Understanding the temperature structure of the upper ocean in the Arctic is very important for properly simulating the formation and melt of sea ice in climate and weather models. The presence (or absence) is important for a variety of activities, including shipping, energy exploration, and hunting by Native populations. Therefore, forecasting the presence of ice at shorter timescales is critically needed. Sea ice additionally has a controlling influence on climate by acting as a bright surface capable of reflecting sunlight back to space, thereby highlighting a need to accurately forecast it on decadal time scales. A significant source of errors in forecasts at all scales is the ability to predict to what extent mixing of the upper ocean occurs and how this mixing helps to eliminate gradients in temperature and salinity that might change the rate of ice formation or melt. An important item to understand is to what extent atmospheric winds, which we generally forecast relatively well, contribute to this upper-oceanic mixing through the transfer of energy between the atmosphere and ocean. This project will support the collection of key measurements necessary to help inform the improvement of weather and climate models to support prediction of sea ice at a variety of time scales.
In this study, an unmanned aircraft system will be deployed to provide measurements of atmospheric temperature, winds, and humidity. This information will be used together with information from surface buoys and ice imagery to understand atmosphere-ocean energy transfer during the fall freeze-up period. Specifically, this work will help to address questions related to the role of the presence of sea ice in energy transfer and how that role is simulated in numerical models, the extent to which mechanisms supporting transfer vary at small spatial scales and how those are handled in today's state of the art modeling tools, and the importance of vertical resolution of models in accurately capturing this energy transfer. Measurements will be compared to high-resolution models that couple the atmosphere, ice, and ocean together into single simulations. Flights will take place from northern Alaska in September and October of 2018 and will interface with a broader effort (the Stratified Ocean Dynamics of the Arctic, or SODA, project) to understand the upper ocean in this part of the world. Additionally, this work will interface with the ongoing Year of Polar Prediction, providing extra connections to the modeling communities who can benefit from these measurements.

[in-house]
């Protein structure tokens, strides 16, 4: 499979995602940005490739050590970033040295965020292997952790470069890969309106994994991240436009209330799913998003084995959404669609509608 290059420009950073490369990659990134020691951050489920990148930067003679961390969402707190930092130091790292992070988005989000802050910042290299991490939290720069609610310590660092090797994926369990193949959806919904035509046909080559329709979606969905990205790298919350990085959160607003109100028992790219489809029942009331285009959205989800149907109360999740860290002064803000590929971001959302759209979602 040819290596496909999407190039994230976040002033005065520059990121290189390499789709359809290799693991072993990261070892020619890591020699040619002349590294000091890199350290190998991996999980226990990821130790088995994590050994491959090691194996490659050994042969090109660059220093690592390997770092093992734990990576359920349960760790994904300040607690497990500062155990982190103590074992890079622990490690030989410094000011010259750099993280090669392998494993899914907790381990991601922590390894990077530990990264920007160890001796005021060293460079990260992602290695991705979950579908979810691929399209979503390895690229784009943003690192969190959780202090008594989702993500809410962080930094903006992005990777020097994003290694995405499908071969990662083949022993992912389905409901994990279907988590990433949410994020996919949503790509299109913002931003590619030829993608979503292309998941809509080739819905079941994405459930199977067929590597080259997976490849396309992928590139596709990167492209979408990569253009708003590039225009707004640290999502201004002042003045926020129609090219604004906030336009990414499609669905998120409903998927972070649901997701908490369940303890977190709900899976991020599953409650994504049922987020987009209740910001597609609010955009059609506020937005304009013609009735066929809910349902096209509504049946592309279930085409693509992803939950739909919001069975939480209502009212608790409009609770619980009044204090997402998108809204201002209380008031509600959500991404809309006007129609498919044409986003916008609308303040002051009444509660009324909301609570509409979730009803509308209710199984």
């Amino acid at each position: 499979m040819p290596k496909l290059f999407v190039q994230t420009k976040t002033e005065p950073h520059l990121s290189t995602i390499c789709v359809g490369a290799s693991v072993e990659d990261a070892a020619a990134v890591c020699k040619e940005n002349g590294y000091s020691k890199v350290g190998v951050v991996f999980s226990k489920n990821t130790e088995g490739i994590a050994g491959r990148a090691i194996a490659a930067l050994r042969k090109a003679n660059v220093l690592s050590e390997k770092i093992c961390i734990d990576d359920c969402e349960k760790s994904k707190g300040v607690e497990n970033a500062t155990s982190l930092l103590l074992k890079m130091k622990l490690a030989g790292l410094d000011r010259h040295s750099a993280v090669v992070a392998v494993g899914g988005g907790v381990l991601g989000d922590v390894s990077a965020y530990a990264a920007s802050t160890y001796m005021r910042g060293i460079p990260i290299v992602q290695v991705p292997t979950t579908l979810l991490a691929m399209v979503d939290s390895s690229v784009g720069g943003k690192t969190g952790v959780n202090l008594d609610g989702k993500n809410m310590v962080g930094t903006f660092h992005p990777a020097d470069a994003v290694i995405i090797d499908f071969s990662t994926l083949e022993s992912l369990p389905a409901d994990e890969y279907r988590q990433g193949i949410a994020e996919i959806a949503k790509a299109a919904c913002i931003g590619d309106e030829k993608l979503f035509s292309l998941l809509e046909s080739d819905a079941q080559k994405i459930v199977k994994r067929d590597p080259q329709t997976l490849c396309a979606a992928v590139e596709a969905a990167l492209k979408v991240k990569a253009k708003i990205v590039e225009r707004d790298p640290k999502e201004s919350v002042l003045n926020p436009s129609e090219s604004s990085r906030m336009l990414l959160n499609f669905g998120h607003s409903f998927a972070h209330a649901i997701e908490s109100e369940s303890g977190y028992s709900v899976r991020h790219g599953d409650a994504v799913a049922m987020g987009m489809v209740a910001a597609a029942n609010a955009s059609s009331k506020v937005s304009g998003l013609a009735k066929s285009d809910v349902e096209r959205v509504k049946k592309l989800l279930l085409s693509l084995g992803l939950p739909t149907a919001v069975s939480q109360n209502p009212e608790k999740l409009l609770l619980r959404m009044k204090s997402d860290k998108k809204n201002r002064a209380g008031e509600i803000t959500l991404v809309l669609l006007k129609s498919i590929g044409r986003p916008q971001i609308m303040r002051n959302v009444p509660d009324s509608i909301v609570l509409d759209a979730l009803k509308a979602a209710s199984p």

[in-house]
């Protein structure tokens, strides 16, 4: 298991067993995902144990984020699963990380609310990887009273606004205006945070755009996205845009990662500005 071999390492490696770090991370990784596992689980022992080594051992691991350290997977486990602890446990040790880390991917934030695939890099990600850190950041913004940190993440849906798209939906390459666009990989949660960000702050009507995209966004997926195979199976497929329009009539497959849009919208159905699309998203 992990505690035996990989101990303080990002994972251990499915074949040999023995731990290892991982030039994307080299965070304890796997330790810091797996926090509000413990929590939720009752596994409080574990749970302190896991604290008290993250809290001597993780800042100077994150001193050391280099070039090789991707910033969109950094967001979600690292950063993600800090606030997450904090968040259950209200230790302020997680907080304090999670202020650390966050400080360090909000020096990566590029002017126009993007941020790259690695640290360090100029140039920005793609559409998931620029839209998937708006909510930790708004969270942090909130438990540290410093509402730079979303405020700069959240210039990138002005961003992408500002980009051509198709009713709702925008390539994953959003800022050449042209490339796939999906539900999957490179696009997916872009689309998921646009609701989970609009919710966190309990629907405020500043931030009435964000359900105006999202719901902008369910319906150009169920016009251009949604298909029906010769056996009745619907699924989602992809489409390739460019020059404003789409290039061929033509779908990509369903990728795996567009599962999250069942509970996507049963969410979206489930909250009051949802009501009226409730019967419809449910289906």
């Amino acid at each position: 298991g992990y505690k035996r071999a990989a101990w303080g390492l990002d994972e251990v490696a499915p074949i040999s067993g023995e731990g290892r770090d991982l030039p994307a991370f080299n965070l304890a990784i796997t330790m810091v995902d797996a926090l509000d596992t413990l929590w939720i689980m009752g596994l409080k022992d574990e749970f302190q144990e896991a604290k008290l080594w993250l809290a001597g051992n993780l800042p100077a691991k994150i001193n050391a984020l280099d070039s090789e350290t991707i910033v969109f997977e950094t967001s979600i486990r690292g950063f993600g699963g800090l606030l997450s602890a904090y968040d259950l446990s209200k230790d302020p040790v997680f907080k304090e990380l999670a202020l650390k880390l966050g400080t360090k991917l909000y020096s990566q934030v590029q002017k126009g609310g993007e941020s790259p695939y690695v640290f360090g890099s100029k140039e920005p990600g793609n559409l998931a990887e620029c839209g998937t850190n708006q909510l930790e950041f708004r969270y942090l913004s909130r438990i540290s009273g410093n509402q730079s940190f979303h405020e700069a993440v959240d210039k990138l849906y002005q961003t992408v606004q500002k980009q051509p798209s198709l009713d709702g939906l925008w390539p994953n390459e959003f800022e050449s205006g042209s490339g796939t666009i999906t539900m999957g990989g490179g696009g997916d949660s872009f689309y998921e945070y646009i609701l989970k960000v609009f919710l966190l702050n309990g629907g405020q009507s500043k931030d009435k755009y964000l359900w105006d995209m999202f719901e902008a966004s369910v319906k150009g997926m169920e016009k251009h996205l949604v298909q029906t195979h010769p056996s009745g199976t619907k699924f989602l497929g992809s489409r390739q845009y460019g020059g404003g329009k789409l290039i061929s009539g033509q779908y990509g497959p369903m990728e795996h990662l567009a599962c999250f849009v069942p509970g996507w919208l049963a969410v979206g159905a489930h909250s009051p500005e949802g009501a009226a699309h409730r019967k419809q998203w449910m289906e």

This project will focus on measurements on the structure of the lower atmosphere, its spatial variability, and momentum exchange between the atmosphere and ocean using unmanned aircraft-based observations of the thermodynamic quantities, surface state, and winds as part of the Stratified Ocean Dynamics of the Arctic (SODA) project. During September and October of 2018, a team of two researchers will travel to Oliktok Point on the northern coast of Alaska. Researchers will add instrumentation to already scheduled unmanned aircraft flights operated by the University of Alaska’s, Alaska Center for Unmanned Aircraft Systems Integration (ACUASI) program.
Season Field Site
2018 Alaska - Oliktok Point
Gijs de Boer
University of Colorado Boulder
NOAA Earth System Research Laboratory